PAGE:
There was some news about government-to- government talks between Japan and North Korea lately.
Some veteran journalists say that this is for giving pressure to South Korea. When we see things moving going on in the outside (such as Megumi Yokota’s parents meeting their grand daughter in Mongol , and the disposal of a property from the General Association of Korean Residents), it means that there are a lot of negotiations being held in the inside, and I think that is better than nothing happening.
That’s what is happening in North Korea right now,
but today, I would like to talk about,
“What North Koreans think about Japan and the Japanese people.”
I hope my experiences can be used as reference.
As you may know, the language of North Korea uses unique expressions to criticize enemies.
The style is really inimitable and the phrase “pitiless” has permeated throughout Japan.
The Japanese government and politicians have been damned many times and it is obvious that North Korea has an impression as an anti-Japanese nation, disregarding the abduction issues.
From a linguistic point of view, I think things are a little different.
I major in comparative linguistics and the language of North Korea. I have written and received awards writing essays in Korean so I must say I know the language quite well.
I couldn’t plagiarize since no one has written about it and so I envy Ms. Obokata…haha…
Language is a reflection of cultural background and morphosis, and so words and sentences differ according to languages, even if they had the same kind of meanings.
In North Korean stylistics, it’s very important to create a strong expression to express one’s feelings, and I have had a lot of training in classes back then.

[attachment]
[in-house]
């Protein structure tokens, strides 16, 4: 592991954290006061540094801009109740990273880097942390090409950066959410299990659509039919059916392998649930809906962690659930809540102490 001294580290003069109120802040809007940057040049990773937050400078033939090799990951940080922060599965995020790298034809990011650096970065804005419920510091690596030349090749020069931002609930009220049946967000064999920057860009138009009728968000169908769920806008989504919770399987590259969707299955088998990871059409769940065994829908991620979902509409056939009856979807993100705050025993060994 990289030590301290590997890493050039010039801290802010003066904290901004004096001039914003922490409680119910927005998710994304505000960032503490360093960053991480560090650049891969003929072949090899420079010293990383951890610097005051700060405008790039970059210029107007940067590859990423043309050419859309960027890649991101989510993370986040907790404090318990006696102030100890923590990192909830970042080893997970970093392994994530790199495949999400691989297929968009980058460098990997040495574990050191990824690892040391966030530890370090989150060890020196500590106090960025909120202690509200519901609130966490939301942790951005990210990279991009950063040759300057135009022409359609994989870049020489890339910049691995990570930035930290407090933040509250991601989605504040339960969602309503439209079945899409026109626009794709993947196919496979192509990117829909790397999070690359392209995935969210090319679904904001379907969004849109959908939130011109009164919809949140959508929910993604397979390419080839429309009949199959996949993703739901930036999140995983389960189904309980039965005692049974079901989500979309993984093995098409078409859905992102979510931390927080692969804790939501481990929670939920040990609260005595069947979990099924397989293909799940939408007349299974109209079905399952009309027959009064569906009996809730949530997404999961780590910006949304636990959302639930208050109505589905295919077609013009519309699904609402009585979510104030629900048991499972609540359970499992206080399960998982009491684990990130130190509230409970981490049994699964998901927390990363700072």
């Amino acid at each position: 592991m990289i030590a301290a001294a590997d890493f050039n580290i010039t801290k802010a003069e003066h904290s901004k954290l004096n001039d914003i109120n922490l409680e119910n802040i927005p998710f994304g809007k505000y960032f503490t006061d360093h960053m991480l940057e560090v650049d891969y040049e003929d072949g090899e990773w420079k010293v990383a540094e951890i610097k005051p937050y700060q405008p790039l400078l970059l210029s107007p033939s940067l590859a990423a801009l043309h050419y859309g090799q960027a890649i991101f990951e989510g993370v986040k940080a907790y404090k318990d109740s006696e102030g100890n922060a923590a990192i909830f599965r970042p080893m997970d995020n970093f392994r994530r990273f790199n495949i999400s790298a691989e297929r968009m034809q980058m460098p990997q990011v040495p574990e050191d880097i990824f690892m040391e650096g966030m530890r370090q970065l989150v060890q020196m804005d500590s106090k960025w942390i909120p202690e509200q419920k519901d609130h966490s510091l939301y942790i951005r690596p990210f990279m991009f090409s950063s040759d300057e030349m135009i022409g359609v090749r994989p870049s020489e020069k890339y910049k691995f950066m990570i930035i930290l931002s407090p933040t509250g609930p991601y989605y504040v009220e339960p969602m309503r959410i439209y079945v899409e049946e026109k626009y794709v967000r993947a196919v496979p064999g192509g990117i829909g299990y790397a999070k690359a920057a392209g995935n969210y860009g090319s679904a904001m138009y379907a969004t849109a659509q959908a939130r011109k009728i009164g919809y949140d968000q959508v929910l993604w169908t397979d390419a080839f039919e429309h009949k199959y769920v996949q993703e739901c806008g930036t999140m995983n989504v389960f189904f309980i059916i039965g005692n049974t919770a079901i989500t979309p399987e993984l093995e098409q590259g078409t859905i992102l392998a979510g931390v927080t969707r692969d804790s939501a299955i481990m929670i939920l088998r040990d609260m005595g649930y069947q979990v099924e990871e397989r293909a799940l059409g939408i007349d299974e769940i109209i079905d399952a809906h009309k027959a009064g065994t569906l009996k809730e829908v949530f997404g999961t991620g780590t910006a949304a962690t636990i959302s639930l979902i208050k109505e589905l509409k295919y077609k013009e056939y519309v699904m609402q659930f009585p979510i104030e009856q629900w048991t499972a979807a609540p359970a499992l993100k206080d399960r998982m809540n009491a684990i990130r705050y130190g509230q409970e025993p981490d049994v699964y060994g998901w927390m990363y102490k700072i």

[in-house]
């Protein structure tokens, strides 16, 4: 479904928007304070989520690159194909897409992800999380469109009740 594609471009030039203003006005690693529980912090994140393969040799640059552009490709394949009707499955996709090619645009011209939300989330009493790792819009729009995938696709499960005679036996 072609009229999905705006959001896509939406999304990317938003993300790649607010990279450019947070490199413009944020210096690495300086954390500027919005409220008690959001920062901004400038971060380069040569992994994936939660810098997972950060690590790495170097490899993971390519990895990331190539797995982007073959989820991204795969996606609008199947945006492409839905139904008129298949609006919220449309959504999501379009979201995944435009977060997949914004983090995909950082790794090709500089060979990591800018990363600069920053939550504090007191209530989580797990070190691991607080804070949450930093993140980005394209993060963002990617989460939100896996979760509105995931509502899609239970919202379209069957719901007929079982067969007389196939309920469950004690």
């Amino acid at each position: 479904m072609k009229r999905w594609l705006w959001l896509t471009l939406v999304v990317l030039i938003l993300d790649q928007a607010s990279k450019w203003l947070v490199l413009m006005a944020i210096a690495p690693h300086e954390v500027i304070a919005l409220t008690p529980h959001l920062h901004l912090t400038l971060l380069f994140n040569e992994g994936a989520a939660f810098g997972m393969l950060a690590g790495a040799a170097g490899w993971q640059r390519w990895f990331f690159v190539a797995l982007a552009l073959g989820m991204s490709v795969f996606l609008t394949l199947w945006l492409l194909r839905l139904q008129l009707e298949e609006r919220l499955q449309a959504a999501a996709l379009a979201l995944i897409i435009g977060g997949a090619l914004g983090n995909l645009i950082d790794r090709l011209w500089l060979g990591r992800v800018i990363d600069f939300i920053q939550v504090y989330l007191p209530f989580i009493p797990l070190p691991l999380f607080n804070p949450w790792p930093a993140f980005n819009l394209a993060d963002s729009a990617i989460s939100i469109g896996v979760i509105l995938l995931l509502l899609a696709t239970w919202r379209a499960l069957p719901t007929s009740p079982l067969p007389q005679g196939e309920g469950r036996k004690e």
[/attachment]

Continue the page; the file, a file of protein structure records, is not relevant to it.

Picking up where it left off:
(I think there are some mistakes in the tone for translation of news about politics between Japan and South Korea. That’s maybe some of the reasons why the two countries are sometimes misunderstanding each other.)
I maybe exaggerating but all of that is just “Hello to the people of the Japanese government!”
I remember a man from the Japanese government saying, “I hate the words on the Rodong Sinmun. It always irritates me!”
I told him about this and he accepted it with a bad grace.
Let’s go back to the story,
I was speaking to a man in Pyongyang and he spoke these words…
“So, how are the Japanese fools?”
You might think that’s anti-Japanese…but that maybe jumping to conclusions.
I thought, maybe I should talk about Japan in a bad way, and they would feel good. I started to talk about how the Japanese politicians were stupid, and about the increasing taxes, and how people aren’t getting married, and so on….explaining all the negatives things about Japan. (sorry to the people of Japan)
I probably talked about it for ten minutes.
What I heard back from them was surprising.
North Koreans : “What were you talking about again?”
Everyone there was watching TV, and no one had interest in what I was speaking.
Me : “Well, what I was saying was that in Japan…..”
North Korean : “Oh…”
He was the one who asked me about Japan but he wasn’t listening at all.
I saw what was going on.
“They had no interest in Japan (or they didn’t really understand anything about Japan)”
I’ve never seen any anti-Japanese feelings from these people. They love sushi, they eat Japanese pork cutlets and there are Bashō freaks as I have written before.
Probably the phrase “Japanese fools” was just a term without any meaning and so they had no intensions of criticism, and not everybody uses these words there.
I was exhausted but I decided to talk about South Korea.
The people turned the volume from the TV down, and all asked me “What did you say about South Korea?”
They all asked me about politics and the detail of life in South Korea in a fierce look.It was obvious that they had strong feelings and rivalry towards the South.They all understood that the economy was way better in the South, but some of the people didn’t want to admire it.They had some kind of a feeling, that they were the people who were supporting their country, and they had a strong pride about it.
They also seemed to hate China and the U.S. Even though the government is Pro-Chinese.
They had no interest in Japan itself, but there was a different strong “image of Japan” inside them.
A North Korean man speaks,
“I hate Chinese products. I don’t want to use South Korean products( probably the possibility of punishment), and so I love Japanese products.”
This is a North Korean TV program. Each local most excellent student competes for intellect.The champion can enter the entrance into a school of higher grade school in Pyongyang. But the winner was a student of Pyongyang